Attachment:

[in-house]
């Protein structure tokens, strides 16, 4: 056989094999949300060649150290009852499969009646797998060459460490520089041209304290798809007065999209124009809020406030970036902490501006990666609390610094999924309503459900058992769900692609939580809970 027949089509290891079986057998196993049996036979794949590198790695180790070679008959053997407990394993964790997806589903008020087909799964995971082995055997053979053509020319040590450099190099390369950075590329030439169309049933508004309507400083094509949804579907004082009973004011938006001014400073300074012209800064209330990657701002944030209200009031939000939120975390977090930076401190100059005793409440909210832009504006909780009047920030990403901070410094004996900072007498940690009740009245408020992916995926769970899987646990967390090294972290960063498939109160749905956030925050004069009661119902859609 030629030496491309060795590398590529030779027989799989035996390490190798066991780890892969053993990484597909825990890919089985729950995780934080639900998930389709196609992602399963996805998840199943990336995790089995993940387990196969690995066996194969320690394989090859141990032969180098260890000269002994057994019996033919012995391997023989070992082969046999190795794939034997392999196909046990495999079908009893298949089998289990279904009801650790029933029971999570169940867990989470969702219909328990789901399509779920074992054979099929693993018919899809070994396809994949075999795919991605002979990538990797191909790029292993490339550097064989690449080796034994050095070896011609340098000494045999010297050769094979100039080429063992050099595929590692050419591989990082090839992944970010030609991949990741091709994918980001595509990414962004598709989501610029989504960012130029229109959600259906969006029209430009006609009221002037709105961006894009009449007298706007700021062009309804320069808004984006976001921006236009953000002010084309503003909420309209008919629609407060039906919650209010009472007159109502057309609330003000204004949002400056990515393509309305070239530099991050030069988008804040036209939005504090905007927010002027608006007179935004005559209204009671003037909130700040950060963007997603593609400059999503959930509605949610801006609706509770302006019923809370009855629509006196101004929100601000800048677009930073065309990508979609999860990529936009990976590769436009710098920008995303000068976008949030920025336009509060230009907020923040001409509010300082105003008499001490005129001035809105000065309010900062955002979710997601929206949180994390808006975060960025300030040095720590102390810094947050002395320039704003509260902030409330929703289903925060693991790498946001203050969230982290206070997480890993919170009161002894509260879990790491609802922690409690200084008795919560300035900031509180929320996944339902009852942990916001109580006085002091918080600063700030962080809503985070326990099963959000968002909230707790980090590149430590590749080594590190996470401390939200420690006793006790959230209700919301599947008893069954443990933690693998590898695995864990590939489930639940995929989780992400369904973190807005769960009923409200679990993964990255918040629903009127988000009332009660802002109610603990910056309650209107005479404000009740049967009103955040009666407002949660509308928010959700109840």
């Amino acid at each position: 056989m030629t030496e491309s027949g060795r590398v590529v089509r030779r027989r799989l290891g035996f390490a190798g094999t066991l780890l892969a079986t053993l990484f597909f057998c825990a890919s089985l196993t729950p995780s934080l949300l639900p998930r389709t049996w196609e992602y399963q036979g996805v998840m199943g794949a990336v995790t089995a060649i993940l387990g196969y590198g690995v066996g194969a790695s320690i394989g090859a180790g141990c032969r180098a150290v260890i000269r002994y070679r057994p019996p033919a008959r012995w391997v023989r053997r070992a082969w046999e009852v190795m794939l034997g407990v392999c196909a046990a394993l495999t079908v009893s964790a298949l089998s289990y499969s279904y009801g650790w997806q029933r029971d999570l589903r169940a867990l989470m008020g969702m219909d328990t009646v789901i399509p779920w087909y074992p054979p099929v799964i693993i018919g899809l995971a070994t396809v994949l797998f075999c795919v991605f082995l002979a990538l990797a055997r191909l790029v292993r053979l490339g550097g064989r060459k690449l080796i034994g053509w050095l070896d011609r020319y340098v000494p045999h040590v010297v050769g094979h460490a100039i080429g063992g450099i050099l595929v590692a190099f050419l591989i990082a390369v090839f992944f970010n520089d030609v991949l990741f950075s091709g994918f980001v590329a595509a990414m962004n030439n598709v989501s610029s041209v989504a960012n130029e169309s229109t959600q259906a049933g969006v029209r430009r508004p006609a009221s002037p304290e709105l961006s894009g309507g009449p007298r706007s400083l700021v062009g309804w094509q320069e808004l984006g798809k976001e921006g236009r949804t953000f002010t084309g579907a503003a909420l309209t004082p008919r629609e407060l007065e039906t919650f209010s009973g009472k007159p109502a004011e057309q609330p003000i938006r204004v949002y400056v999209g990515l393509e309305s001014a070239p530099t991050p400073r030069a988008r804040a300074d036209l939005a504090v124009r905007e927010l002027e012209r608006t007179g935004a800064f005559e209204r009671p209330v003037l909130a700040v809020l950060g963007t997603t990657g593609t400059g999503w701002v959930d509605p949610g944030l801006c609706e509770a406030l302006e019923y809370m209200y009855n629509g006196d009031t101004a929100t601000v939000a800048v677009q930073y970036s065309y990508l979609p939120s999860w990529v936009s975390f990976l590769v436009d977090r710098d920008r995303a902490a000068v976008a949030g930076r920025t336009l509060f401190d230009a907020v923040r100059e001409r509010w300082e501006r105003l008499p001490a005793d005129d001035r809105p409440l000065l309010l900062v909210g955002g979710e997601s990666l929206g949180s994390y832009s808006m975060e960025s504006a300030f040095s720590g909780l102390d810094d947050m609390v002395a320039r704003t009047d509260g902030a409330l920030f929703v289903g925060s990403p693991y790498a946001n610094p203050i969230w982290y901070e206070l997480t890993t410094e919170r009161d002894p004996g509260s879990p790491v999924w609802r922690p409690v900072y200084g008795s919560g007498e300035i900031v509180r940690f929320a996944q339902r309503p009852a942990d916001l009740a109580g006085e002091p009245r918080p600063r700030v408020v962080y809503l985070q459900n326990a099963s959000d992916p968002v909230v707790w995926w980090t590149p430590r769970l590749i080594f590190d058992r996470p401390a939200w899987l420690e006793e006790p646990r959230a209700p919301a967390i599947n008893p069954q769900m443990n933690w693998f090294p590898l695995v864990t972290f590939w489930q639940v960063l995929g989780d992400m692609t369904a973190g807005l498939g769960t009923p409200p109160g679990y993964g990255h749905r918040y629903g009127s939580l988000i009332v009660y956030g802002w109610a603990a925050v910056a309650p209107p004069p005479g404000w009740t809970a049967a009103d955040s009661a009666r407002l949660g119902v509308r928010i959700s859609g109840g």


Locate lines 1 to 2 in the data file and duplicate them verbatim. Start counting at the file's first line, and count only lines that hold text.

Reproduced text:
[in-house]
């Protein structure tokens, strides 16, 4: 056989094999949300060649150290009852499969009646797998060459460490520089041209304290798809007065999209124009809020406030970036902490501006990666609390610094999924309503459900058992769900692609939580809970 027949089509290891079986057998196993049996036979794949590198790695180790070679008959053997407990394993964790997806589903008020087909799964995971082995055997053979053509020319040590450099190099390369950075590329030439169309049933508004309507400083094509949804579907004082009973004011938006001014400073300074012209800064209330990657701002944030209200009031939000939120975390977090930076401190100059005793409440909210832009504006909780009047920030990403901070410094004996900072007498940690009740009245408020992916995926769970899987646990967390090294972290960063498939109160749905956030925050004069009661119902859609 030629030496491309060795590398590529030779027989799989035996390490190798066991780890892969053993990484597909825990890919089985729950995780934080639900998930389709196609992602399963996805998840199943990336995790089995993940387990196969690995066996194969320690394989090859141990032969180098260890000269002994057994019996033919012995391997023989070992082969046999190795794939034997392999196909046990495999079908009893298949089998289990279904009801650790029933029971999570169940867990989470969702219909328990789901399509779920074992054979099929693993018919899809070994396809994949075999795919991605002979990538990797191909790029292993490339550097064989690449080796034994050095070896011609340098000494045999010297050769094979100039080429063992050099595929590692050419591989990082090839992944970010030609991949990741091709994918980001595509990414962004598709989501610029989504960012130029229109959600259906969006029209430009006609009221002037709105961006894009009449007298706007700021062009309804320069808004984006976001921006236009953000002010084309503003909420309209008919629609407060039906919650209010009472007159109502057309609330003000204004949002400056990515393509309305070239530099991050030069988008804040036209939005504090905007927010002027608006007179935004005559209204009671003037909130700040950060963007997603593609400059999503959930509605949610801006609706509770302006019923809370009855629509006196101004929100601000800048677009930073065309990508979609999860990529936009990976590769436009710098920008995303000068976008949030920025336009509060230009907020923040001409509010300082105003008499001490005129001035809105000065309010900062955002979710997601929206949180994390808006975060960025300030040095720590102390810094947050002395320039704003509260902030409330929703289903925060693991790498946001203050969230982290206070997480890993919170009161002894509260879990790491609802922690409690200084008795919560300035900031509180929320996944339902009852942990916001109580006085002091918080600063700030962080809503985070326990099963959000968002909230707790980090590149430590590749080594590190996470401390939200420690006793006790959230209700919301599947008893069954443990933690693998590898695995864990590939489930639940995929989780992400369904973190807005769960009923409200679990993964990255918040629903009127988000009332009660802002109610603990910056309650209107005479404000009740049967009103955040009666407002949660509308928010959700109840």